Not all assessments are created equal. In his final blog post on assessment, Mark Enser explains how crafting the right kind of assessment can actually save teachers time
Teachers assess constantly. As we ask pupils questions in the classroom, we listen to their response and work out whether we think they have fully grasped something so that we know whether to move on. We glance at their work as we circulate the room and identify misconceptions that need addressing. When we take in their work, we look through it and get a sense of how any issues that might be arising from the class as a whole and how we might need to adjust our plans for future lessons. This is such a natural part of teaching that we may not even recognise it as assessment at all.
The advantage of this form of informal assessment is that it does not take additional time; it is done alongside the work you would otherwise be doing. However, it does present problems. Its ad hoc nature means that some pupils get missed by questioning, or are missed as you circulate the room, or that the tasks were designed for practice and not performance and so do not truly reveal what a pupil knows, understands or can do. This is why we use more formal assessments that allow us to see what pupils can do under more controlled conditions. The problem then becomes one of time. Setting assessments, marking assessments and making judgements is a time-consuming process, something many of us have experienced during the chaos of Teacher Assessed Grades (TAGs). However, going through TAGs has at least taught me a few sharp lessons in how to manage workload around assessments.
Firstly, we can look at the form that assessments take. It can be tempting to think that assessments must look how they have always looked. I am often surprised at how many geography assessments I come across take the form of “create a newspaper front page on X”. These are time consuming to mark as you spend much of your time looking past the format for the geographical understanding you are trying to assess. Shorter, sharper, questions are usually quicker to mark and lead to greater insight.
The ultimate example of these shorter sharper approaches is the use of multiple-choice questions (MCQs). These sometimes get a bad reputation as being too easy for a meaningful assessment but well designed MCQs can be fiendishly difficult, very revealing and a massive help with workload. The secret to a well designed MCQ is to ensure that the distractors (the wrong answers) are all plausible to someone who has not studied the course. An example of a good MCQ would be:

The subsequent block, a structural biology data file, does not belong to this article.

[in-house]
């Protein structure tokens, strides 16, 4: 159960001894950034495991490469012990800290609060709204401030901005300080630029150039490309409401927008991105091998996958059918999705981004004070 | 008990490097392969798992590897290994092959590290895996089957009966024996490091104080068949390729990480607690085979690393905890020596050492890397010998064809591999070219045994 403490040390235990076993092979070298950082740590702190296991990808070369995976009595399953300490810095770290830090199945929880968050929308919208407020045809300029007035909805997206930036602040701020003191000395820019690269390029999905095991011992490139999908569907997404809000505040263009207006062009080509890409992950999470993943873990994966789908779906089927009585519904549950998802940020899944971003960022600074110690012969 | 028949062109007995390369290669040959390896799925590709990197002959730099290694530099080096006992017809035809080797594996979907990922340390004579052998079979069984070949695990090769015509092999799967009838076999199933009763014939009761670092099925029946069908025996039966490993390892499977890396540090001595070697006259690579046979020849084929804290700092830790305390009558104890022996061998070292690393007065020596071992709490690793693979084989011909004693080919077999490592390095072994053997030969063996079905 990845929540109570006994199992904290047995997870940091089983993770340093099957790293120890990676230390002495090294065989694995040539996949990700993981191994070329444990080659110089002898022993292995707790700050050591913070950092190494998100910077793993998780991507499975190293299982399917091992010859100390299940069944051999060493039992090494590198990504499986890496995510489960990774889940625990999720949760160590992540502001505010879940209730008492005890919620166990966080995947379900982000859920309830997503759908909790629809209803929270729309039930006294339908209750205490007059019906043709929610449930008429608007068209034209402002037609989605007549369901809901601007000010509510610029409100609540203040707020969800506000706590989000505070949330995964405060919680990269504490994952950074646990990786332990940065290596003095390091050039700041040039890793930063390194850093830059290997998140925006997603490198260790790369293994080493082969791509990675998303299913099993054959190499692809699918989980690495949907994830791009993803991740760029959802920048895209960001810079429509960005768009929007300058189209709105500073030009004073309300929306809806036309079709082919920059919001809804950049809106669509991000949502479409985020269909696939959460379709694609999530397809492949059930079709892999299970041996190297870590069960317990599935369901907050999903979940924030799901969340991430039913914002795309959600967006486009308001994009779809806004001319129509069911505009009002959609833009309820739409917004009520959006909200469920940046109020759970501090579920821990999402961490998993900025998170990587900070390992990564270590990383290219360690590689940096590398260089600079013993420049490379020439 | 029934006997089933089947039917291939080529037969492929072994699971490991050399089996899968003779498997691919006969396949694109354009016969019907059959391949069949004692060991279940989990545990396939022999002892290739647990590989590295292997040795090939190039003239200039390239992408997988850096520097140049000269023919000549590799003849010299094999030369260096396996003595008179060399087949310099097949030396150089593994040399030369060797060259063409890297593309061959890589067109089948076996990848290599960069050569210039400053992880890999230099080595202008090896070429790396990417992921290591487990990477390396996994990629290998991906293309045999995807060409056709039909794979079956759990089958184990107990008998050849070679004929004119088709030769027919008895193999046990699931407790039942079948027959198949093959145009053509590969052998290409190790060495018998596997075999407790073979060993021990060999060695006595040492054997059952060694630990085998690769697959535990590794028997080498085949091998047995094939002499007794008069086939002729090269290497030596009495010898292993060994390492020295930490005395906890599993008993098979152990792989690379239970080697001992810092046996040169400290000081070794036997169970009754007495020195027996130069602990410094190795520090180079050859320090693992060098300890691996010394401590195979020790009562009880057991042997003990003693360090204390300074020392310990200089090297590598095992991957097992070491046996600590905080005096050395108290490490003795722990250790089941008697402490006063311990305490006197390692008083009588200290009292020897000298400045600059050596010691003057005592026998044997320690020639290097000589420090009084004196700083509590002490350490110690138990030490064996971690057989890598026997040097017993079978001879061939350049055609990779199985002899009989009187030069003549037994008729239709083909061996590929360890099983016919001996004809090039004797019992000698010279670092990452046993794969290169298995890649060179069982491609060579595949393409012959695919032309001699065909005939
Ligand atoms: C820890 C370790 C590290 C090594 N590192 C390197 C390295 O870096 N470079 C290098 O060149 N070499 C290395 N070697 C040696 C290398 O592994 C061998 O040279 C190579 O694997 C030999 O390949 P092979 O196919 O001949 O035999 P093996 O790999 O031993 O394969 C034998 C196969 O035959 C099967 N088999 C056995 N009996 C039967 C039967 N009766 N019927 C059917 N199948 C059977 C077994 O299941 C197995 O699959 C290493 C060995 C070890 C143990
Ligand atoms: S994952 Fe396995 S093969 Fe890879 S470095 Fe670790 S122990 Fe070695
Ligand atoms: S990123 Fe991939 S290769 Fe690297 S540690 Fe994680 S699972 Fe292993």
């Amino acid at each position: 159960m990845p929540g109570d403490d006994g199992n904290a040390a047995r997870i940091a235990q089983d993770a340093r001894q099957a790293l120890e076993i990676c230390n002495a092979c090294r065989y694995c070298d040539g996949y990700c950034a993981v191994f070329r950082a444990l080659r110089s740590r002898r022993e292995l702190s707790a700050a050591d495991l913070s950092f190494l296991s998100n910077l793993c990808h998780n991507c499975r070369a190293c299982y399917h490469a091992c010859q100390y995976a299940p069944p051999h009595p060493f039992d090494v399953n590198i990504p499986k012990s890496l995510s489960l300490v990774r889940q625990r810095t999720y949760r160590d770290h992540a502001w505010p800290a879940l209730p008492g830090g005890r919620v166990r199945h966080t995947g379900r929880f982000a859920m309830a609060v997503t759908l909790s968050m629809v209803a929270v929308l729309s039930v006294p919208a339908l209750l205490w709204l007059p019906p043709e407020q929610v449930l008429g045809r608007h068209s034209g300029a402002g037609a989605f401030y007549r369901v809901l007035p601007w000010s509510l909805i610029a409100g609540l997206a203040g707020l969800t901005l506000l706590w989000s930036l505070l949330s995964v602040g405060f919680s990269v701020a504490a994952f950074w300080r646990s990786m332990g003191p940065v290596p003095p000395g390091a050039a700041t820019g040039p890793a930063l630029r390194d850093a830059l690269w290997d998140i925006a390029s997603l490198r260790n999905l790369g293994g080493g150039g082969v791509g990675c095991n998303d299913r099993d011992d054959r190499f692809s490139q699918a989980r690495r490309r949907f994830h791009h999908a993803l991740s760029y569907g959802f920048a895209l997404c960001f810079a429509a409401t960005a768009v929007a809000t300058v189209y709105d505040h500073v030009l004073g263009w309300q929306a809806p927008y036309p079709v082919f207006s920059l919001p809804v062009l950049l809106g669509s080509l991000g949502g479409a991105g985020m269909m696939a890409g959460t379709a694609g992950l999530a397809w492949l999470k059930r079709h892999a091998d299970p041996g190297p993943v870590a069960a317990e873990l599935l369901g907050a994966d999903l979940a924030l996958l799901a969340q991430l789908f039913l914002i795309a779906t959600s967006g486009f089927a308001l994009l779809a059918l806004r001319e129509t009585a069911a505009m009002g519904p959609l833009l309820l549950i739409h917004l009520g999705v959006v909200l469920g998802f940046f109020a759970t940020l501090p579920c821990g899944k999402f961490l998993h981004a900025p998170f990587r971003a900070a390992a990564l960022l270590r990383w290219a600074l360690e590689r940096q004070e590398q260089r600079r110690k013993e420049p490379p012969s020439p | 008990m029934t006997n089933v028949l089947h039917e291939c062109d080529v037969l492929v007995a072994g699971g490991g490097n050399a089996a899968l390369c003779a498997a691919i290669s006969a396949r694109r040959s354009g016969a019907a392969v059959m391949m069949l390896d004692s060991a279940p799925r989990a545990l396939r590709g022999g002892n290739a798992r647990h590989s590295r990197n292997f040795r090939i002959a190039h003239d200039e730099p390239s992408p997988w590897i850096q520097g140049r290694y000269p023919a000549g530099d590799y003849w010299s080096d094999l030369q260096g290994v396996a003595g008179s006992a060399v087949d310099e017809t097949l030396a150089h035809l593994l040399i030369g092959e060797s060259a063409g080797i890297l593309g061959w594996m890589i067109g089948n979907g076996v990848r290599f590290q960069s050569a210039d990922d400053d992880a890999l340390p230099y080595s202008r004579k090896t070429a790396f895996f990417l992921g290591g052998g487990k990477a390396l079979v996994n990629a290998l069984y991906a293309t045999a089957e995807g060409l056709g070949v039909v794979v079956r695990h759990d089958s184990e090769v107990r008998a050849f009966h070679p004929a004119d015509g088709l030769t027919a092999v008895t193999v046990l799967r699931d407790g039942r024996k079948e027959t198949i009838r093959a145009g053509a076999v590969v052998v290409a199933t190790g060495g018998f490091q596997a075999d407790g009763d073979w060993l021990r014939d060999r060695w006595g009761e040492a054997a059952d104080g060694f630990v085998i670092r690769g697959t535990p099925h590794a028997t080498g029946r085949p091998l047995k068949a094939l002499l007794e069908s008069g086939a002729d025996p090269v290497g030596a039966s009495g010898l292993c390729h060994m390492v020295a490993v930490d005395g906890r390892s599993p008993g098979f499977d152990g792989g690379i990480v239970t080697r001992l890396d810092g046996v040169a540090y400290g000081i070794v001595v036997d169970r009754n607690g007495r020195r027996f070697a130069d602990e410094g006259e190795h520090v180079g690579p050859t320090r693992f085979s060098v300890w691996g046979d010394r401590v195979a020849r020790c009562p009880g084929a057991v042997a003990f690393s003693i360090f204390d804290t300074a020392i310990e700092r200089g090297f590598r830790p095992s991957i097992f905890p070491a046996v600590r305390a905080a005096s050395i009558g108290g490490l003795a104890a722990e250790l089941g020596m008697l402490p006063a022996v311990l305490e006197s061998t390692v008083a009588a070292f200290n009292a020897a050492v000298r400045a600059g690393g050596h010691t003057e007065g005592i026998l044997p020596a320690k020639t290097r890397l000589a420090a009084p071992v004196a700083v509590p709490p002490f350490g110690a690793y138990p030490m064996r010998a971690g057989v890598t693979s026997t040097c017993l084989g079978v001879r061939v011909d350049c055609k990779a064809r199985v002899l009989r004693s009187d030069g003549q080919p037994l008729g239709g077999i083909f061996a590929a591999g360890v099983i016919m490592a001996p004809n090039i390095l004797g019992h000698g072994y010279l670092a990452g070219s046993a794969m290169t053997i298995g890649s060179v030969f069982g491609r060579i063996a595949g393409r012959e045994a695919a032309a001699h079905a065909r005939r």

Which of these is the capital of Turkmenistan?
If you didn’t know the geography of Central Asia these would all seem equally possible answers.
Setting up such an assessment on something like Google Forms means that pupils’ answers will be compiled straight into a spreadsheet that allows you to quickly identify who knew/could do what and any trends across things a whole class struggled with. You can also give marks to different questions to create weighted total scores that allow you to see how pupils did against each other. They also mark themselves. The whole process is quicker and workload is reduced.
A second consideration for easing the workload around assessment is more logistical. There are a number of quick tricks that can save time. For instance, make sure the assessment is written in such a way that pupils can complete it without having to ask for support during the assessment. Make the questions very clear in terms of what is expected. You then have the time while the assessment is being completed to work uninterrupted on the things you would have been doing in the time it will take to mark the assessment.
Additionally, consider how the assessment will be marked. Will you do a whole paper in one go or do it question by question? People tend to get very wedded to one way or the other but the quickest way will depend on the format of the assessment. With longer form answers it is usually quicker to mark them one question at a time as you will spend less time pouring over mark schemes, but if the questions are short you are better off marking a paper at a time to save time on picking up and putting down papers. It seems simple but you’d be amazed on how much time this kind of thing can take.
Finally, think about how the assessment will be used before you write it. Do you need to form a summative judgement about how pupils are doing against a national scale or is this being used more formatively to assess where gaps might be? If the former, make sure that the mark schemes are thorough and understood by everyone before marking begins but be aware that marking against criteria like this can be time consuming and fraught with inaccuracies. You might want to explore a program for comparative judgement, such as that by No More Marking that allows nationally benchmarked judgements to be reached simply by comparing two answers and deciding which of those is better. An algorithm works out the rest.
Making formal assessments of where pupils are at does take time; but I have found they don’t need to take as much time as they often do. By thinking more carefully about the purpose of assessment we can create ones that are streamlined and just do what they need to do, no more, no less.
Mark Enser is head of geography and research lead at Heathfield Community College. He is also a TES columnist and author. He tweets @EnserMark